Former Union officers, who had led the costly battlefield effort to free 4 million Americans from bondage, chartered the National Rifle Association (NRA) in New York City on this day in history, Nov. 17, 1871.
Civil War veterans Col. William C. Church and Gen. George Wingate created the organization after they were "dismayed by the lack of marksmanship shown by their troops," states the NRA in its online history.
The association was determined to "promote and encourage rifle shooting on a scientific basis," Church wrote in a contemporary magazine editorial, the NRA reports.
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Ambrose Burnside was the first president of the fledging organization.
General Burnside led federal troops in many of the early encounters of the Civil War. He served as governor of Rhode Island after the war, from 1866 to 1869.
Following his stint as NRA president (1871-72), Burnside served as a U.S. senator from Rhode Island from 1875 to 1881.
Several other Union officers shaped the NRA during their stints as president of the organization in its earliest years.
Among them: General Alexander Shaler, who earned the Medal of Honor for heroics at the Second Battle of Fredericksburg; General Winfield Scott Hancock, whose troops repelled Pickett's Charge in the dramatic final encounter of the Battle of Gettysburg; and the Union's greatest officer, Ulysses S. Grant, who led the NRA in 1883 and 1884 after serving two terms as president of the United States.
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Approximately 5.5 million Americans from all walks of life and political persuasions are members of the National Rifle Association today.
The organization's very first efforts included building a rifle range to promote marksmanship. The NRA's original 1872 range on Long Island, New York, was moved to New Jersey in 1892.
The first National Rifle Matches were held at a new and larger range in Camp Perry, Ohio, in 1907.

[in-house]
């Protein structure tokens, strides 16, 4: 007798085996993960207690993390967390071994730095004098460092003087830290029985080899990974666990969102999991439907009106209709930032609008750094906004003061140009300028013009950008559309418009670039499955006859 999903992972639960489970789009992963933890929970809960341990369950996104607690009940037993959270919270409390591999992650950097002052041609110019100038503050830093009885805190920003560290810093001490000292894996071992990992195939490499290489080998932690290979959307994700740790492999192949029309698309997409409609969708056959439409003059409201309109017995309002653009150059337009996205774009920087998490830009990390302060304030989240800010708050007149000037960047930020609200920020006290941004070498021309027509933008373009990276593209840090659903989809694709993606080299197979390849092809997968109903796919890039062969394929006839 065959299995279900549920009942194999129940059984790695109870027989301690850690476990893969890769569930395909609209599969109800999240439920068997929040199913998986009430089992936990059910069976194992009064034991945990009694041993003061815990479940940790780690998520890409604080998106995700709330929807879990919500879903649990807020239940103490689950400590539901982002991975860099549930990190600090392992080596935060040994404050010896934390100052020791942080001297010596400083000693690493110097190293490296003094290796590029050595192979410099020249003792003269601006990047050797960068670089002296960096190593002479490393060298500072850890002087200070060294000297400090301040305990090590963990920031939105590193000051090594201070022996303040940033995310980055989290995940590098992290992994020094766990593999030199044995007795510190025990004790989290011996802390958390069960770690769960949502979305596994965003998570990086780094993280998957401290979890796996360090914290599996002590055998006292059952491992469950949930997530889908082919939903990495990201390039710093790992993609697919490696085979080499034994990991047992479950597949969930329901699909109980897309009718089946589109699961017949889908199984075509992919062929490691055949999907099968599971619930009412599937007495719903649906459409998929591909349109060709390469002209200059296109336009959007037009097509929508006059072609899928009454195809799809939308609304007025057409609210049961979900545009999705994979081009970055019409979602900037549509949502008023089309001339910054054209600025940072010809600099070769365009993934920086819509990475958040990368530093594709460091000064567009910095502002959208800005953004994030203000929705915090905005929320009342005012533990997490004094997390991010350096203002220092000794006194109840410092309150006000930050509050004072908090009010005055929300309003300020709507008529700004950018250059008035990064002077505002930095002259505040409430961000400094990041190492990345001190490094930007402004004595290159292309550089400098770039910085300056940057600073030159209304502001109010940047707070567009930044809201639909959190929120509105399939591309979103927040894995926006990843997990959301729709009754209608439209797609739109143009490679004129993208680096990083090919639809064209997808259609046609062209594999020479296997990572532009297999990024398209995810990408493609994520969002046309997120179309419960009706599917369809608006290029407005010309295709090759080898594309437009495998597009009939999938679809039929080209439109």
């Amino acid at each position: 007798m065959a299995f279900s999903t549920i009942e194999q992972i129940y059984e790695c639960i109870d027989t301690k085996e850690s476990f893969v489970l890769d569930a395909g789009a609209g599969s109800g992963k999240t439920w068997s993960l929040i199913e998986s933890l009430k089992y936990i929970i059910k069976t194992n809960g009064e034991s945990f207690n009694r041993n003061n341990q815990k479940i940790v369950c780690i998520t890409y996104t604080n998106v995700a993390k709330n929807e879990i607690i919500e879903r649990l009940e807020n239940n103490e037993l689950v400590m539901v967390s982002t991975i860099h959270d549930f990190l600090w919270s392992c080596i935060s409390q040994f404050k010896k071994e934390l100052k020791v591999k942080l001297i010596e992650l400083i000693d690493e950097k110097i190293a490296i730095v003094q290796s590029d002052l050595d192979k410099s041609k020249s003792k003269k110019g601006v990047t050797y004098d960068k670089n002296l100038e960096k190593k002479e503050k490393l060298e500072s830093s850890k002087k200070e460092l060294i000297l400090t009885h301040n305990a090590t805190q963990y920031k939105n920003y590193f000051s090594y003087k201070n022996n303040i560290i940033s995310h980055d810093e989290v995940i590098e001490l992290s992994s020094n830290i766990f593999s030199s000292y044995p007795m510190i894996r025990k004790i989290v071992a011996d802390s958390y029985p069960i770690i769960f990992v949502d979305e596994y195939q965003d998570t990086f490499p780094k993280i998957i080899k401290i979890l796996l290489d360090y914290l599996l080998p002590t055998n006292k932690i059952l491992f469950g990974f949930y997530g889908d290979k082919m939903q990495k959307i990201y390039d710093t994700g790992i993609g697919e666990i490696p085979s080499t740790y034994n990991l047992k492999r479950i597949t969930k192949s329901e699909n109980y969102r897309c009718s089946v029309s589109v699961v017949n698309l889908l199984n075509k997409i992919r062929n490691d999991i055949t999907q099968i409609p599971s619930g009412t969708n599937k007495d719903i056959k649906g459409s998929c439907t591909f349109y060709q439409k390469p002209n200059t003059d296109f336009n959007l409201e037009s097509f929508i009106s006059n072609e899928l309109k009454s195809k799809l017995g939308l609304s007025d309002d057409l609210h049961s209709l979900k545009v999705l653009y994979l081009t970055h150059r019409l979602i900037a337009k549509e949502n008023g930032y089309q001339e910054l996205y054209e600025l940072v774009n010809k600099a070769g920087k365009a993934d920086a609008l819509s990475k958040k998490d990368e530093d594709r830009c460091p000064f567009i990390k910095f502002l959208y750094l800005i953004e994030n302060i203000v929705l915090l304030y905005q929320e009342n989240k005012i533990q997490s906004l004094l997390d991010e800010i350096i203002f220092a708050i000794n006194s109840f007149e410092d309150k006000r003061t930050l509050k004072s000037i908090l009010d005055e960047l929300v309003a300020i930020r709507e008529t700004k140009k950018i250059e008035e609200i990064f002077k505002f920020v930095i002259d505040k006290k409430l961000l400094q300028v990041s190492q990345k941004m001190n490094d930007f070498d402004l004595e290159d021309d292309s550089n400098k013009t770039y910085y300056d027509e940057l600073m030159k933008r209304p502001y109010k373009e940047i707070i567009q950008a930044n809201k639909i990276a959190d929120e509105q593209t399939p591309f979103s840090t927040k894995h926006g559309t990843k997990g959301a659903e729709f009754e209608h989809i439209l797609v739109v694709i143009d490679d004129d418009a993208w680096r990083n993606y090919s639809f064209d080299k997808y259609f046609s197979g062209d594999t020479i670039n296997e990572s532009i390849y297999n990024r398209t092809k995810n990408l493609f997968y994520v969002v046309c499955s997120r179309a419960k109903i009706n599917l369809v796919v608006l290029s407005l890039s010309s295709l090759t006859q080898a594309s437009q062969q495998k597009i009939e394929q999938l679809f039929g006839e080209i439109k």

The matches are still held at Camp Perry today, attracting nearly 6,000 competitive shooters each year.
"The NRA's interest in promoting the shooting sports among America's youth began in 1903, when NRA Secretary Albert S. Jones urged the establishment of rifle clubs at all major colleges, universities and military academies," the association writes of its history.
Rifle and shooting clubs are still an active part of high school and university life in many parts of the country.
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The Minnesota State High School Trap Shooting Championship expects 7,900 student competitors from 340 high schools to compete in its 2023 competition; it's dubbed "the world's largest shooting sport event."
Gun ownership was widely accepted as a part of life throughout most of the nation's history. But in recent decades, attitudes toward firearms changed dramatically.
The Second Amendment has become the target of ever-increasing efforts to undermine the authority of the U.S. Constitution and to deny Americans their "right to keep and bear arms."
The organization itself has become a high-profile scapegoat for wider social ills, including issues such as mental health.
In 2020, New York attorney general Letitia James filed a lawsuit in an effort to break up the NRA. Manhattan Supreme Court Justice Joel Cohen tossed that claim in 2022.
"Dissolving the NRA could impinge, at least indirectly, on the free speech and assembly rights of its millions of members," the judge stated.
Pennsylvania Lt. Gov. John Fetterman (now senator-elect Fetterman) called NRA members "the lunatic fringe of gun ownership" in an April 2022 speech.
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The San Francisco Board of Supervisors called the NRA a "domestic terrorist organization" in a 2019 resolution — which the NRA derided as a "ludicrous stunt" by a city that coddles criminals at the expense of law-abiding citizens.
The NRA responded to challenges such as these in recent decades by becoming increasingly involved in legal, lobbying and legislative activity.
The association created the Institute for Legislative Action in 1975 to provide legal and political defense of the Second Amendment.
Gun safety and marksmanship remain the core of the NRA's mission, the organization says.
"In civilian training, the NRA continues to be the leader in firearms education. Over 125,000 certified instructors now train about 1 million gun owners a year," the NRA states online.
"For 150 years, millions of Americans from all walks of life, races, colors and creeds have been proud members of the National Rifle Association of America," NRA CEO Wayne LaPierre told Fox News in an exclusive interview last year for the organization's 150th anniversary celebration.
"From presidents of the United States, military heroes, those with household names to rank and file Americans like us, all have entrusted the NRA to be the guardians of their Second Amendment, their self-defense and hunting rights, and indeed their freedom as Americans."